Signing on the Dotted Line: Publishing Contract Number Two


Perhaps the manuscript’s saga will encourage you to hang on and believe in your dreams, too.

Picture a sailboat and a sailor and years from there to here. During that more-than-a-decade, we ventured forth on oceans and seas, living a life that changed us both. The photo below captures a moment in time, just before a storm slammed us as we crossed toward the Baja Penninsula. Mere hours later, the Sea of Cortez kicked up a mess, and Sea Venture tossed her nose about in nasty waves during a particularly unpleasant night. (And the bow planking went walkabout. I wonder where the pieces landed. Still, I digress.)


Into the setting sun


The journey from the story’s conception to this latest publishing contract spanned years (and years and years). I began writing Sailing out of Darkness long before we set sail, when my only boat was a small sharpie and my sailing territory very close to home. My first agent helped me craft its ending and worked with me until I understood exactly what she meant. She taught me quite a lot, and I’m grateful.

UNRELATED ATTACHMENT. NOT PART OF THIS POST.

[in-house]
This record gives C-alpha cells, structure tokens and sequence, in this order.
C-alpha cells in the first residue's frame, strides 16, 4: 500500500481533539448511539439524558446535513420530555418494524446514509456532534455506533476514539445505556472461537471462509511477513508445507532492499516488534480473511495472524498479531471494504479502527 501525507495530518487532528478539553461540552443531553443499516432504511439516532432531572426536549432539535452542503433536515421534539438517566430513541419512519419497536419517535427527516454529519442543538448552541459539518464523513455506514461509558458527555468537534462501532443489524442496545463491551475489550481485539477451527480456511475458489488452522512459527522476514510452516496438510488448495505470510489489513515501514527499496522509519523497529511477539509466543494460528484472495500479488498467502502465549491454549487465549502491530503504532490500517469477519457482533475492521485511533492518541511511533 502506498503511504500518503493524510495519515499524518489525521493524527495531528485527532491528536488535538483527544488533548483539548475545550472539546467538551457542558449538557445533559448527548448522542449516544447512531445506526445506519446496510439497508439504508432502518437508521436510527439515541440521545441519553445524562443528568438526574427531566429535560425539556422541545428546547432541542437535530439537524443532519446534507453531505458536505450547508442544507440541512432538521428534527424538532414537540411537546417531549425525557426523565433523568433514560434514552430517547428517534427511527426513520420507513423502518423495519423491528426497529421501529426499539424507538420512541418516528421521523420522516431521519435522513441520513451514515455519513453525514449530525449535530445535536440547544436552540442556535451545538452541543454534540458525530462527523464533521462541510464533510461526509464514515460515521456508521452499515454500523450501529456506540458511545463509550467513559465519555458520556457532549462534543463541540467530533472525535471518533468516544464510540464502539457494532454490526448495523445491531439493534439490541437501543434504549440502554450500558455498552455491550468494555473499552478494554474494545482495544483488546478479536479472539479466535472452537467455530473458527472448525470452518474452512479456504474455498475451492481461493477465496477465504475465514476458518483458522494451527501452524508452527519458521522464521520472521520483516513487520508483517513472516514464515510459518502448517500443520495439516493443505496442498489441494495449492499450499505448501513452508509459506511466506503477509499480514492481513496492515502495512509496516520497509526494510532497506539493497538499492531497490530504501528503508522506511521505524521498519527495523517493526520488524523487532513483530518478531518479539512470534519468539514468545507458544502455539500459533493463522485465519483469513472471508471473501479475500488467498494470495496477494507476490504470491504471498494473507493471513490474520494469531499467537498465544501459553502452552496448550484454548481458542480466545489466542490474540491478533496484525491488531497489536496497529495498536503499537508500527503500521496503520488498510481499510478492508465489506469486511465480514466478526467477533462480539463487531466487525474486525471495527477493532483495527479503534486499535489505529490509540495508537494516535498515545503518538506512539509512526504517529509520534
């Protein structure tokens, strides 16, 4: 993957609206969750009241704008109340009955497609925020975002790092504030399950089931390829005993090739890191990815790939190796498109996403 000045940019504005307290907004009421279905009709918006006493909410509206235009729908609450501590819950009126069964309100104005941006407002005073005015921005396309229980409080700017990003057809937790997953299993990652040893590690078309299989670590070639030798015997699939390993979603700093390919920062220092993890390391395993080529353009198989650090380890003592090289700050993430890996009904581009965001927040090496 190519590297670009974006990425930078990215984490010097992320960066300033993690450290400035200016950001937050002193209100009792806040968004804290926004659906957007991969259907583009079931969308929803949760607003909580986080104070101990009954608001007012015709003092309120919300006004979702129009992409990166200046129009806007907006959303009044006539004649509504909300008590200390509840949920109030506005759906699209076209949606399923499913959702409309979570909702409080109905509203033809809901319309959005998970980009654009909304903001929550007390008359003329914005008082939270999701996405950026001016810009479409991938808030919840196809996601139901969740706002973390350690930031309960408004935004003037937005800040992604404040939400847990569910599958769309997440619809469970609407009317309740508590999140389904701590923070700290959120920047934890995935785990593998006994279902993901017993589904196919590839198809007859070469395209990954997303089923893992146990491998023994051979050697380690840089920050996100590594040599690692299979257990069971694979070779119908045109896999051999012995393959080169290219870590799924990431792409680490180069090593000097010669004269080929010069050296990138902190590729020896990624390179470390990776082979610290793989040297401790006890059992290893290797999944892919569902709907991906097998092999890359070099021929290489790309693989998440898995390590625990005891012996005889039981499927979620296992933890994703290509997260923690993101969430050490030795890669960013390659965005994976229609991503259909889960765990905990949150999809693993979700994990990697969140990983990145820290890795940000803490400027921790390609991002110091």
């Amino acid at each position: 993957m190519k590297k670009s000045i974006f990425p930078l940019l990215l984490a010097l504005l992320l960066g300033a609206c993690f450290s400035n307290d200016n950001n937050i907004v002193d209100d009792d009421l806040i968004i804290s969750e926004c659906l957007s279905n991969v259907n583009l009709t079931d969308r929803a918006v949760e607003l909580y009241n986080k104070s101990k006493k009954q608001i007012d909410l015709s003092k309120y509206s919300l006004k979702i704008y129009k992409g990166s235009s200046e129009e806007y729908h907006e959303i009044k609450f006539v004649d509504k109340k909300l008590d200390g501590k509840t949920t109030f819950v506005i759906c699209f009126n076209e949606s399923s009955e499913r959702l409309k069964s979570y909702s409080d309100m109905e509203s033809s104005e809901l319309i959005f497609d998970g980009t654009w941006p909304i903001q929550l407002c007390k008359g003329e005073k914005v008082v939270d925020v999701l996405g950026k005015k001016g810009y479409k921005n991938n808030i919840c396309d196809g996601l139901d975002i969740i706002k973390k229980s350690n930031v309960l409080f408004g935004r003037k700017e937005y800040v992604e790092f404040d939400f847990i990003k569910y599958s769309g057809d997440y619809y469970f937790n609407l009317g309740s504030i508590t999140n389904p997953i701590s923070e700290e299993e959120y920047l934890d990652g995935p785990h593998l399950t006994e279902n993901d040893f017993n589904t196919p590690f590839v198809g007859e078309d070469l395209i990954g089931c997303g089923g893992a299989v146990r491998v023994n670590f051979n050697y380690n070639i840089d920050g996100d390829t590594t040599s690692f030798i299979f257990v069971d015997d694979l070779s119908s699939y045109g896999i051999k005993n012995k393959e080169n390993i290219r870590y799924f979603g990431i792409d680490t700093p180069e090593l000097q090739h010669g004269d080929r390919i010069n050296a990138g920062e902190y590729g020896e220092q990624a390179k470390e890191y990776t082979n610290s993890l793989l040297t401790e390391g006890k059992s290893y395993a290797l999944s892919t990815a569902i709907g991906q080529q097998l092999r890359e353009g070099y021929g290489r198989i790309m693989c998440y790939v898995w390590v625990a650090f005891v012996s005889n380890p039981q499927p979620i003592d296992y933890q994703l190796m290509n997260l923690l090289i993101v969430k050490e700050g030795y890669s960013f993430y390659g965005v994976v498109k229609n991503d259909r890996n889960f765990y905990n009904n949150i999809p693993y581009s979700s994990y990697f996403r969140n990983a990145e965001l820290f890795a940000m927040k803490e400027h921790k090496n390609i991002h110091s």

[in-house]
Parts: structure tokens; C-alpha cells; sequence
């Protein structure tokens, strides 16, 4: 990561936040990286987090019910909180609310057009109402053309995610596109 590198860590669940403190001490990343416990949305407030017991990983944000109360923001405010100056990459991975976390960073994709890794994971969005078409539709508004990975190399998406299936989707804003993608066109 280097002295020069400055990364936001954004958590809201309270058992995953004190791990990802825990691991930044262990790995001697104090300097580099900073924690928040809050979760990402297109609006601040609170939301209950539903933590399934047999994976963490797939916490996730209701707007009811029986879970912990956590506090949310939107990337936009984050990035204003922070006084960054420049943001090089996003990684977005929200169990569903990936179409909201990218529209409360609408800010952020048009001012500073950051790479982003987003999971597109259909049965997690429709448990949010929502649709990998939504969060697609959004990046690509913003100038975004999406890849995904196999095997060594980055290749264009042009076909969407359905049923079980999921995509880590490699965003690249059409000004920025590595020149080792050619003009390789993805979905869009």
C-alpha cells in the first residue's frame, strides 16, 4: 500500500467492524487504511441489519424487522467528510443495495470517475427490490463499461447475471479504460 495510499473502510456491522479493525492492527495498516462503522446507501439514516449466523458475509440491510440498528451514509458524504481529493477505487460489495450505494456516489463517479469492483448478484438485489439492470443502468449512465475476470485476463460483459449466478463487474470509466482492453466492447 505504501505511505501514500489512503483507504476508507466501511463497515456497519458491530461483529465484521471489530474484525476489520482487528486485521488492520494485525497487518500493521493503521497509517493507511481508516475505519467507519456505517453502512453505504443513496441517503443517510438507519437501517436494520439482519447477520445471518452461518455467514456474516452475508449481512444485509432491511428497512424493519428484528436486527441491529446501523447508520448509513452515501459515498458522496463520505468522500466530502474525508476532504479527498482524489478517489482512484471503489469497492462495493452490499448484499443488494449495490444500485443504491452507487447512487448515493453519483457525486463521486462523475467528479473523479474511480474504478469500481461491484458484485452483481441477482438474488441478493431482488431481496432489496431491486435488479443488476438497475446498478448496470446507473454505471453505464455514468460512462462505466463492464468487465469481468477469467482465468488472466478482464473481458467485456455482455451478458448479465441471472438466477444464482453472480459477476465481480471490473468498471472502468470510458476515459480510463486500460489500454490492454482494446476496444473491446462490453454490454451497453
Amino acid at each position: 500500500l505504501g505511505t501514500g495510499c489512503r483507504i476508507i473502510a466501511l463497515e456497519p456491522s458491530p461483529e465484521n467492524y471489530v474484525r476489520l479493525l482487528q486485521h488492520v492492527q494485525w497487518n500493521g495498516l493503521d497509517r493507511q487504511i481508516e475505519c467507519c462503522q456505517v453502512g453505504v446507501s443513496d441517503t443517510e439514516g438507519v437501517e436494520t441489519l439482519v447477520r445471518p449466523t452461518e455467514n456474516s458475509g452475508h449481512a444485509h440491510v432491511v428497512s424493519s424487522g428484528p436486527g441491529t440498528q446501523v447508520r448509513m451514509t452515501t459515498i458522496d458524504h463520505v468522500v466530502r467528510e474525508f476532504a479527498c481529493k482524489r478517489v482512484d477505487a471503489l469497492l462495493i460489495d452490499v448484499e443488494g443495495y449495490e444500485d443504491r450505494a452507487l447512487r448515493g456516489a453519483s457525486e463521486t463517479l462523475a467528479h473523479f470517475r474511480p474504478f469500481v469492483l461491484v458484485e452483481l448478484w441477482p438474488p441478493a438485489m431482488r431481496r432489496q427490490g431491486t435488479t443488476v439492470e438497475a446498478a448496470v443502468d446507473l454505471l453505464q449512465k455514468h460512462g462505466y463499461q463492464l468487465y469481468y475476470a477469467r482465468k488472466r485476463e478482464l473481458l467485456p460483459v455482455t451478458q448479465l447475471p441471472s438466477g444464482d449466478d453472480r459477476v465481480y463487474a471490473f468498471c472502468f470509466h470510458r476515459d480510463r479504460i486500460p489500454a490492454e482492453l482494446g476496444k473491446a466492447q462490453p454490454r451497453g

But she couldn’t sell it. Nor could she sell the next one.

So, I wrote two more stories as we sailed from California and down into Mexican waters. Occasionally, I took this old story out and dusted it off, rewriting bits and pieces, twisting it and turning it, adding poems, chopping poems, giving it a facelift as I changed point of view characters. Readers came and went, some giving good advice, some not.

In the middle of the voyage, I changed agents, signing with Terry Burns of Hartline Literary Agency. I became his assistant (lovely Internet) and worked from my waterborne home. He began to submit my stories here and there. And then there and here.

Poor Terry. I’m probably the most frustrating of his authors, because whenever a rejection letter came from an editor, I rewrote–again–tweaking and tossing until the stories barely resembled the ones I’d first submitted. There were times when he didn’t know if we were coming or going. I can picture him, squinting at my emails from under his big Stetson, calling to his wife, Saundra, “She’s doing it again. Gotta sit on that gal.”